As is so often the case with scientific breakthroughs, the discovery of genetic scissors came about by accident. The potential in such technologies has not only attracted the interest of investors – with 25 biotech companies raising $4.5bn in the last quarter – but also the major pharmaceutical companies. The result is rapid growth in the M&A market in advanced-therapies – as Big Pharma believes this innovative technology offers a way to continue growing, while the patents on more and more of their most lucrative drugs expire.
So how did this billion dollar accidental discovery come about? During a study of Streptococcus pyogenes, a type of bacteria responsible for tonsillitis, scarlet fever and a variety of other diseases, Emmanuelle Charpentier stumbled across a previously unknown molecule called tracrRNA. She found that tracrRNA is part of bacteria’s ancient immune system, CRISPR/Cas, which disarms viruses by cleaving their DNA.
After publishing her discovery in 2011, she collaborated with RNA specialist Jennifer Doudna and together they recreated bacteria’s genetic scissors in a test tube before reprogramming them. In their natural form, the scissors recognise DNA from viruses, but Charpentier and Doudna proved that they could be controlled to cut any DNA molecule at a predetermined site. These genetic scissors, named CRISPR-Cas9, allow DNA to be inserted, deleted or rearranged in the genome.
Although Charpentier and Doudna recently won the Nobel Prize in Chemistry for their discovery, they have long been putting the technology to good use in the companies they have set up.
For example, CRISPR Therapeutics, co-founded by Charpentier in 2013, has developed a therapy called CTX001 for treating beta thalassemia and sickle cell disease. These conditions require lifetime treatment that result in regular transfusions, painful symptoms and chronic hospitalisations. Both diseases result in reduced life expectancy.
In most people, levels of fetal haemoglobin (HbF) begin to decline in the months preceding birth, while levels of adult haemoglobin (HbA) increase. Since only HbA contains the component of haemoglobin defective in patients with beta thalassemia or sickle cell disease, CTX001 isolates the patient’s own blood stem cells, editing them with CRISPR/Cas9 to increase HbF expression, then returns them to the patient.
In September, the European Medicines Agency (EMA) granted Priority Medicines (PRIME) designation to CTX001. This is a regulatory mechanism that provides early support to developers of promising medicines to speed up development and evaluations so these medicines can reach patients faster.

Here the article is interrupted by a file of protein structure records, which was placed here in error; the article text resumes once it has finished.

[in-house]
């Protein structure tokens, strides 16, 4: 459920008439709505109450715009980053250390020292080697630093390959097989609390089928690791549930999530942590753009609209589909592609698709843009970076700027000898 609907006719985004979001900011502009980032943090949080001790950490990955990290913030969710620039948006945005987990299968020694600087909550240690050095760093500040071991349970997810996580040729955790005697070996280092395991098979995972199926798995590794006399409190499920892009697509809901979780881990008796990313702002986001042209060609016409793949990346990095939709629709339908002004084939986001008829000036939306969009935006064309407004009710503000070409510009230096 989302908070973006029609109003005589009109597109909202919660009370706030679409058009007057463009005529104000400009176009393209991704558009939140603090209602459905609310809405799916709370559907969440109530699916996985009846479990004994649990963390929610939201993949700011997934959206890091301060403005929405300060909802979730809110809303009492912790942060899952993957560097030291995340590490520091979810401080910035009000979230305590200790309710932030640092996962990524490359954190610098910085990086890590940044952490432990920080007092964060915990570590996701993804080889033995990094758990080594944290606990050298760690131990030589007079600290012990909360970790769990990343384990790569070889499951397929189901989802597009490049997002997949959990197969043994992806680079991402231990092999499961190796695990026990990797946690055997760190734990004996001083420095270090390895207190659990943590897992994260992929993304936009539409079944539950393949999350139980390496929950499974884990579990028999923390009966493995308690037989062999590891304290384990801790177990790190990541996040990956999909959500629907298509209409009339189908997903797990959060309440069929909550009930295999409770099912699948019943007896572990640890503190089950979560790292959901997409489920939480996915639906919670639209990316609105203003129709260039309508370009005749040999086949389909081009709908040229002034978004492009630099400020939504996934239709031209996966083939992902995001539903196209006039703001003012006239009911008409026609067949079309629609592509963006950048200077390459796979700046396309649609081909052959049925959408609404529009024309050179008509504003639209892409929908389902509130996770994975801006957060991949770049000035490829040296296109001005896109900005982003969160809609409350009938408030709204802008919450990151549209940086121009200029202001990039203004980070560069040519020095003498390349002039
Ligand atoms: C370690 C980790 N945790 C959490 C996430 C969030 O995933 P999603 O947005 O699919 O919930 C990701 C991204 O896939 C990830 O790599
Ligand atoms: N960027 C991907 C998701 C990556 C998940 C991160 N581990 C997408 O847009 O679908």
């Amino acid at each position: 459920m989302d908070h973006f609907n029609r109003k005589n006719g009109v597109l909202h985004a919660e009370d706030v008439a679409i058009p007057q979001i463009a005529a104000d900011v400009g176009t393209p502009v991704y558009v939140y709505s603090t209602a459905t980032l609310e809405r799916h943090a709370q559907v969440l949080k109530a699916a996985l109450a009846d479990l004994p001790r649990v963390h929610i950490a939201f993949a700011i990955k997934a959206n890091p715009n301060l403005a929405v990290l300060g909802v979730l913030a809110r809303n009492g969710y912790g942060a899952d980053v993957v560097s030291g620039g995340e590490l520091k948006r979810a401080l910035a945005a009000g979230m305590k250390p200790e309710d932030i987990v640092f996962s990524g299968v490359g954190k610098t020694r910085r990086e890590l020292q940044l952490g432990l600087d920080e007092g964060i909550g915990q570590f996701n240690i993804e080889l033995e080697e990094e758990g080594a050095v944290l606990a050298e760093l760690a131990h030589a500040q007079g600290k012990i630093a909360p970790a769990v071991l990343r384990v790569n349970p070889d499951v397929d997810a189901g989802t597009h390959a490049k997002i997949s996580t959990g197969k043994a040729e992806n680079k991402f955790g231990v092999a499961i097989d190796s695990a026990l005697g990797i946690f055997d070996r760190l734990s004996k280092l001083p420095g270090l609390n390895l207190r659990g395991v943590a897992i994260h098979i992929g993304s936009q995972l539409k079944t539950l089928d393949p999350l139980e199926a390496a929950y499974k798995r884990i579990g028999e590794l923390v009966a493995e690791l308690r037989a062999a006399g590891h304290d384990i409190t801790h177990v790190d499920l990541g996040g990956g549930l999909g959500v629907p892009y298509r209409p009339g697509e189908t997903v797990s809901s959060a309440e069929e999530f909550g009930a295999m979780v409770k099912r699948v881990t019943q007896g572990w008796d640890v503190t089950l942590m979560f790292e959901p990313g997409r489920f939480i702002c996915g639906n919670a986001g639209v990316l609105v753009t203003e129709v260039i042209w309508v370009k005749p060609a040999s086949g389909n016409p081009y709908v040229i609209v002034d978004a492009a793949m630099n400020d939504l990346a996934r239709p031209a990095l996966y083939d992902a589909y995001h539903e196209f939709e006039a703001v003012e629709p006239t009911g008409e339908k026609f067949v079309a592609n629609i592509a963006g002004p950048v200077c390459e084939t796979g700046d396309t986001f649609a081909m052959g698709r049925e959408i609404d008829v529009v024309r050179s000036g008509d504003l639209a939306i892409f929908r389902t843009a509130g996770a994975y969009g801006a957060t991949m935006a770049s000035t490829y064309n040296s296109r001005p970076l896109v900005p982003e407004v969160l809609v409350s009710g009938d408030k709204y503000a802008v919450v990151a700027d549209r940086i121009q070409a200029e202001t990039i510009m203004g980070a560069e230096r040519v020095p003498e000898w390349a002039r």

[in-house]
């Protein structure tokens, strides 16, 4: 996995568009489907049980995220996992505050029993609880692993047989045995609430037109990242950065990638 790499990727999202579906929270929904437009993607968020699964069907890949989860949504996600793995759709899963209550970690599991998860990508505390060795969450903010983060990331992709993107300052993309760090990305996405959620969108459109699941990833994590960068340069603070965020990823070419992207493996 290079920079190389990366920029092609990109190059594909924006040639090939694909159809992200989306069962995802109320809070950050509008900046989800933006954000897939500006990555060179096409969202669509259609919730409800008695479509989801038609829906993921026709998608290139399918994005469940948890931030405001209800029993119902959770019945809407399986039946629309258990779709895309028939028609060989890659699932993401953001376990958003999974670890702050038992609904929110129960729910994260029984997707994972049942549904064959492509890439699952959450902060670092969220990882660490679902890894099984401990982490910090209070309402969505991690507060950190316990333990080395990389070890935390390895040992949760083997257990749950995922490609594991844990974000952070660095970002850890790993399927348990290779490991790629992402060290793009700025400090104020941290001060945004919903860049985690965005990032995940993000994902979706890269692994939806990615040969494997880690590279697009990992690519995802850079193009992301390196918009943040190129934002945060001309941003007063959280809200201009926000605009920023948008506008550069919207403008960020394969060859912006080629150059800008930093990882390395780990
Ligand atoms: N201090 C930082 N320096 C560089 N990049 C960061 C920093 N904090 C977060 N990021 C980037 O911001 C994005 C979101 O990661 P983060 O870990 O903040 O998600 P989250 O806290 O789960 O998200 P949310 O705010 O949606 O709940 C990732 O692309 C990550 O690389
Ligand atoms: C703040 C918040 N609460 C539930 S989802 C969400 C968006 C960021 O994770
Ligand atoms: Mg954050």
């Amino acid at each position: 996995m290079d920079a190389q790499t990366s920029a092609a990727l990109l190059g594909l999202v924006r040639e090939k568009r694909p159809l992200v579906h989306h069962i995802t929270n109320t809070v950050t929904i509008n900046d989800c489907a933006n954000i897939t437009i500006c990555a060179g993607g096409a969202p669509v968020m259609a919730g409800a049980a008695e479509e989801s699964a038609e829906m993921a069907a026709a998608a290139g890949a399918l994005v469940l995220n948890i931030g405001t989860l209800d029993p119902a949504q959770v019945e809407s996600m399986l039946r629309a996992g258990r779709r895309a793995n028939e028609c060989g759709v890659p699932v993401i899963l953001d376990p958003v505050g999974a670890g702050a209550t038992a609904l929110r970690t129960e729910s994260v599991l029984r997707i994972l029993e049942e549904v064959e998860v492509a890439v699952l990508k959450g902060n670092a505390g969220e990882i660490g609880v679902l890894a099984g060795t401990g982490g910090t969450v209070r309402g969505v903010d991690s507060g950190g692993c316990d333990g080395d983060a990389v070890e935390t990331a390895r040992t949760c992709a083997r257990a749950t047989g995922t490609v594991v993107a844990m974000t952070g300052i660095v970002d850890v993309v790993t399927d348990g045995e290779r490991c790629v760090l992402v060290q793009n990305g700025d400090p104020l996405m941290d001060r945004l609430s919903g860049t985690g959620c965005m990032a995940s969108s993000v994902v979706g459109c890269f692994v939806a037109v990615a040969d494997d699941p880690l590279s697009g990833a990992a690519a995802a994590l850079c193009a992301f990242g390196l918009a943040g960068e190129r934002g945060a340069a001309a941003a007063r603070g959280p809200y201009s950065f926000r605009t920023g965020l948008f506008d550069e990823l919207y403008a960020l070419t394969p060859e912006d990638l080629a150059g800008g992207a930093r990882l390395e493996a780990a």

The market has been quick to recognise the potential in treatments such as CTX001 and, as a result, CRISPR Therapeutics now has a market cap of $6.5bn, having grown by more than 500 per cent since its IPO four years ago.
But CRISPR/Cas9 is just one of many types of genetic scissor available – others have built on the work of Charpentier and Doudna, creating technology that is arguably superior. For example, Precision BioSciences developed ARCUS, which is significantly smaller than other gene-editing technologies, with a length of only 364 amino acids. This makes it easier to deliver to specific tissues and cells. ARCUS also uses a naturally occurring gene-editing enzyme – the homing endonuclease I-CreI – which evolved in nature to make a single, highly specific DNA edit before using its built-in safety switch to shut itself off. The built-in safety switch reduces the risk of additional, off-target DNA edits, a significant limitation of other gene-editing technologies.
One of the uses of ARCUS is in CAR-T cell therapies, a relatively new approach to treating cancer. Most of the first-generation CAR-T therapies use the autologous approach, which involves taking a patient’s T-cells and modifying them to recognise and attack cancer cells. The problem with this method is that a new therapy must be created for each patient, delaying the start of the treatment and giving the cancer time to spread.
However, allogeneic CAR-T therapies use pre-prepared off-the-shelf T-cells from healthy donors, which can be used to treat cancer almost from the point of discovery, increasing the chance of tackling the disease before it has a chance to take hold.
Another company that has built on the work of Charpentier and Doudna to produce a potentially superior genome-editing technology is LogicBio.
In traditional gene therapy, the corrective genes do not integrate with the patient’s chromosomes, but float inside the nucleus. This means the corrective gene is not carried through to successive generations when cells divide and the therapeutic effect is diluted over time — especially in children, whose cells divide rapidly as they grow, and in tissues such as the liver, where cells also divide and regenerate in adults.
LogicBio’s GeneRide platform harnesses the cell’s natural DNA repair process to integrate the corrective gene into the patient’s chromosome at a precise spot. The gene then persists as an integral part of the patient’s DNA as cells divide.
It is clear to see why the potential in these advanced-therapies has caught the attention of Big Pharma and lead to a boom in the M&A market. Bristol Myers Squibb’s $13B purchase of MyoKardia for a 60 per cent premium to its share price just the latest in a long line of deals. When a company splashes out this much money, you can be sure that nothing is left to accident.